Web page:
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If one wanted to find all connected covering spaces of a product of two spaces, say $S^1\times RP(3)$, how would you go about it?

I'm thinking finding the fundamental group of $S^1\times RP(3)$, and then we know that to each subgroup of $\pi_1(S^1\times RP(3)$(there is s 1-1 correspondence between coverings of a space $X$ and conjugacy classes of subgroups of $\pi_1(X)$) corresponds a covering space of $S^1\times RP(3)$. Is this correct?

If yes, then how would I go about identifying the corresponding covering spaces? Would I simply try to identify which spaces have these subgroups as their fundamental groups? If I found all these subgroups, would this imply that there cannot be any more connected covering spaces because of this one-to-one correspondence?


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Just a caution, since it's happened before around this time, that it's finals season for grad students (not that I'm assuming anything about abby, I'm just saying...) – Dylan Wilson Nov 29 '12 at 17:13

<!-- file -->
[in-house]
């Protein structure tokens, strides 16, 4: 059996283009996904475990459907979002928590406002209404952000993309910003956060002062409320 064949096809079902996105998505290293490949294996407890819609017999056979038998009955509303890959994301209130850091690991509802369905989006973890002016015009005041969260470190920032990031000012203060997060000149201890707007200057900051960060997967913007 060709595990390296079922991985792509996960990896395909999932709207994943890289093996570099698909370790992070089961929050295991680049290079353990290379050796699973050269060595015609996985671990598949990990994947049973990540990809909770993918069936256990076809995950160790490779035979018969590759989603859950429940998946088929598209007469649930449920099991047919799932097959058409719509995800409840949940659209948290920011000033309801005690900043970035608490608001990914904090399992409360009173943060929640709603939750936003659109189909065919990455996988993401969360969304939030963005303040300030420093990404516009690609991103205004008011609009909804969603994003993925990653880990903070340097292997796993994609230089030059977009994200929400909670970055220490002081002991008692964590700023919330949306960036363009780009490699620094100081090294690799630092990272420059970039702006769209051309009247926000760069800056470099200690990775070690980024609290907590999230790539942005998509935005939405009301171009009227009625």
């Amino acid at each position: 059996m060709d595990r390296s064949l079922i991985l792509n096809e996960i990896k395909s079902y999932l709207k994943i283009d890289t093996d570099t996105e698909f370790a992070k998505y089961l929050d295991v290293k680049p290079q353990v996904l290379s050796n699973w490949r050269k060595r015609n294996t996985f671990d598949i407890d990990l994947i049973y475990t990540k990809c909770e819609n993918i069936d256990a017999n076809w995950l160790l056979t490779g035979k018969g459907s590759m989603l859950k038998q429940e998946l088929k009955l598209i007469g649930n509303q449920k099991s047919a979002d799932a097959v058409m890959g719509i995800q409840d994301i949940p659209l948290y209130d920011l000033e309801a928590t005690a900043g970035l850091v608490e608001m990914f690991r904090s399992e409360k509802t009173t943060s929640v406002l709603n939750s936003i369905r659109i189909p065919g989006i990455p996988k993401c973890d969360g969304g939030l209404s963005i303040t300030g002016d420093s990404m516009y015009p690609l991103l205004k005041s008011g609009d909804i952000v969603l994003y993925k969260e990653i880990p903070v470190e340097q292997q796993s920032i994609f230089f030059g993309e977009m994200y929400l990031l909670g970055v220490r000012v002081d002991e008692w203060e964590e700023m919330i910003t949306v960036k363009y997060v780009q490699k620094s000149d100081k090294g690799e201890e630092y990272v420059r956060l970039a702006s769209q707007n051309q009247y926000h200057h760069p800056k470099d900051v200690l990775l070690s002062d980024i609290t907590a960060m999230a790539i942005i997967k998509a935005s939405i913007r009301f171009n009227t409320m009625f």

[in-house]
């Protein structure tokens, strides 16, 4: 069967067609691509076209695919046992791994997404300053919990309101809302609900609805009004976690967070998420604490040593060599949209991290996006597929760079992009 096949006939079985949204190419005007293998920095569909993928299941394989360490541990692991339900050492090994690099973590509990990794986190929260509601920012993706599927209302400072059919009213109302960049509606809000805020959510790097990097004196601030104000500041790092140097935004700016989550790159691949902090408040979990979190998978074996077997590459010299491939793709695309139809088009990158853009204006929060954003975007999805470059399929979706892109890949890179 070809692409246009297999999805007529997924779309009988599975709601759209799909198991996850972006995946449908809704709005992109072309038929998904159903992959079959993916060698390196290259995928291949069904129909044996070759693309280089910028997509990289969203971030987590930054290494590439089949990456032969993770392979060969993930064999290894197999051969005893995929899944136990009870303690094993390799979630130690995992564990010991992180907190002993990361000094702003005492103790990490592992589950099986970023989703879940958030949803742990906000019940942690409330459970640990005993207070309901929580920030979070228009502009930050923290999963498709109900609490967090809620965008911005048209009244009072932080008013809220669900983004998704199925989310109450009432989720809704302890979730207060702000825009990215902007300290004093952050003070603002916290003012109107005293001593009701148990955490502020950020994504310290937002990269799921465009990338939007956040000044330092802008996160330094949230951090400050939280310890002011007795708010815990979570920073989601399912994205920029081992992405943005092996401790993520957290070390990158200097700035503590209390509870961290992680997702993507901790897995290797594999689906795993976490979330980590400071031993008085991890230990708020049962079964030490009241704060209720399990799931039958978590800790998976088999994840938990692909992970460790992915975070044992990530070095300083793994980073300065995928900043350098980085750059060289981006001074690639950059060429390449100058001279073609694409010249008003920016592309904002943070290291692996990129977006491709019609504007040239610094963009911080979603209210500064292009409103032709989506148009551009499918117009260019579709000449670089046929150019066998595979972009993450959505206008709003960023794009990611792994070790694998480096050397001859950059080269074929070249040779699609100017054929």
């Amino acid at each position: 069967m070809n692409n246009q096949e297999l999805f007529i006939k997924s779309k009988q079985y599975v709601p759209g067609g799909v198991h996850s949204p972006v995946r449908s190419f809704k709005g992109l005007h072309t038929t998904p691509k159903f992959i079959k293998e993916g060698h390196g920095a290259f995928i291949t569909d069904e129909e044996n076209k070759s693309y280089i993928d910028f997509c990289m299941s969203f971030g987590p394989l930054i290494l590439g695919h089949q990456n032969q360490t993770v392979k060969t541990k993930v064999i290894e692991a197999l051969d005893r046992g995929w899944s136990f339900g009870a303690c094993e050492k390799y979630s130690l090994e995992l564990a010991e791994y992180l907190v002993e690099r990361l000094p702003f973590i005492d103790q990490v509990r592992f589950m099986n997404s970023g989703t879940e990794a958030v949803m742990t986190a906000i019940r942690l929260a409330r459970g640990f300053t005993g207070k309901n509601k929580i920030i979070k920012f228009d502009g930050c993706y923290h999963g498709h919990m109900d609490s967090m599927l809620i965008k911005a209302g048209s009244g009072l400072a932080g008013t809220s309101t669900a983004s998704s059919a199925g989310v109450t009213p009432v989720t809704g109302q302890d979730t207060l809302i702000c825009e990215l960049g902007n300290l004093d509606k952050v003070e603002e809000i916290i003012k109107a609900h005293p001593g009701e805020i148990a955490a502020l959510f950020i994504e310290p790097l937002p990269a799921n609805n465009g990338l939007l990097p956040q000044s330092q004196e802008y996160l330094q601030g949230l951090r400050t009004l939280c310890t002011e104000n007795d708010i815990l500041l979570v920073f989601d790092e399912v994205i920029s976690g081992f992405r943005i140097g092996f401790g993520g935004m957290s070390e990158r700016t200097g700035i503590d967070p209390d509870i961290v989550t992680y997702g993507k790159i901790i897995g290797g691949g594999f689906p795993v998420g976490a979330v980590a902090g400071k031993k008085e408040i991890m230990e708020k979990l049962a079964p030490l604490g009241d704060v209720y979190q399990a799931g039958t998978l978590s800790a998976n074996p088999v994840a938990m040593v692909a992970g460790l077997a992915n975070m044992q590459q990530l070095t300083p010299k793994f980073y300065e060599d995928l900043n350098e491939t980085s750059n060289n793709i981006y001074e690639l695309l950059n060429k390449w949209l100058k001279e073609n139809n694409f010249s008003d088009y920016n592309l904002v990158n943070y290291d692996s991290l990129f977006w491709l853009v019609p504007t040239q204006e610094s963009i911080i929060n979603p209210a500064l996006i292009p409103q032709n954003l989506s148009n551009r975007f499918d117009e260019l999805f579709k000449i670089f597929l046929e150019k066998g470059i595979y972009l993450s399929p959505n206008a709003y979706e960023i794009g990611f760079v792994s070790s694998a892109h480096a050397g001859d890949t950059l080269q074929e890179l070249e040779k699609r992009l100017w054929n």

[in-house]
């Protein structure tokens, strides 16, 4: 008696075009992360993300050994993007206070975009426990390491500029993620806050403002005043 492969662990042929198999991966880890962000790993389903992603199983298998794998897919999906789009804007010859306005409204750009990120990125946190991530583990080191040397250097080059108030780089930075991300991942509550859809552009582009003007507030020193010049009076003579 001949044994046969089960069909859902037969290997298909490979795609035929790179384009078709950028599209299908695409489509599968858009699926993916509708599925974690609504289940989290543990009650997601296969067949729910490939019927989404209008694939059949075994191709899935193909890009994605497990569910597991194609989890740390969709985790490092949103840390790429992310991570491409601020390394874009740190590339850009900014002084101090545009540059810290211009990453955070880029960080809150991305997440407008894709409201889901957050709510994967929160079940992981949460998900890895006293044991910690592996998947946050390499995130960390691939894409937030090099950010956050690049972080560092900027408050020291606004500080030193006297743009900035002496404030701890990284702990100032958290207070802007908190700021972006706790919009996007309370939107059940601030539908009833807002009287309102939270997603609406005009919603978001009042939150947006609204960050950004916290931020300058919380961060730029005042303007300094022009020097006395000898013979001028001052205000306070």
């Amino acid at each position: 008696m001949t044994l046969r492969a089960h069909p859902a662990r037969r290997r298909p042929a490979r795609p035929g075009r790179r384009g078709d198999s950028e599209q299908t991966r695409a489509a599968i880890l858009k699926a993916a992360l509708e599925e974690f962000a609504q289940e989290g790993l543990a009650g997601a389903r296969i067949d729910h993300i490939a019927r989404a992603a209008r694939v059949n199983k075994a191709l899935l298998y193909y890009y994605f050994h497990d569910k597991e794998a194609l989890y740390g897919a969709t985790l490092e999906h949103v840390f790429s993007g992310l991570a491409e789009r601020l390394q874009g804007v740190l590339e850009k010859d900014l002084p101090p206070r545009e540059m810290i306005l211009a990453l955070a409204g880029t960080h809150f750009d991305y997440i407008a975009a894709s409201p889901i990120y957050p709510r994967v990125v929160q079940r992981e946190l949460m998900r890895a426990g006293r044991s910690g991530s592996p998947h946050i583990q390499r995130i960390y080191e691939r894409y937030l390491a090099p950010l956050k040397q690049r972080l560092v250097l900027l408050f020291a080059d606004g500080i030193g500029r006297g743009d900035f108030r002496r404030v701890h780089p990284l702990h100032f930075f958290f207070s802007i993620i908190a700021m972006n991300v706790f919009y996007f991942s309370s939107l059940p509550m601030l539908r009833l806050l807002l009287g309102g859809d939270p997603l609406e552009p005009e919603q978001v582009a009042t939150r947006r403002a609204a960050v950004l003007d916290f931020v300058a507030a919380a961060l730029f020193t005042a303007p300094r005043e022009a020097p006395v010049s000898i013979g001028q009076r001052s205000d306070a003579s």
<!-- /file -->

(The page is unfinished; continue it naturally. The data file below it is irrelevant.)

I'm not a graduate student, and it's not the finals season either...but I understand your concern. I'm not looking for an answer, just to see whether I'm on the right track. – abby Nov 29 '12 at 19:06
Okay- well, start by finding the universal cover, then use the correspondence between quotients of that by nice group actions and covers of the original space. – Dylan Wilson Nov 30 '12 at 4:17
(That is the explicit form of the correspondence you mention between conjugacy classes of subgroups of the fundamental group and covers.) – Dylan Wilson Nov 30 '12 at 4:18

alternative approach given covering space actions of $G_1$ on $X_1$ and $G_2$ on $X_2$ the action of $G_1\times G_2$ on $X_1 \times X_2$ defined by $(g_1,g_2)(x_1,x_2)=(g_1(x_1),g_2(x_2))$ is a covering space action and $X_1\times X_2/{G_1\times G_2}$ is homeomorphic to $X_1/G_1 \times X_2/G_2$.

so for this problem if we take $G_1 = \mathbb{Z} , G_2= \mathbb{Z_2}, X_1= \mathbb{R}, X_2= S^3$ then we are done.

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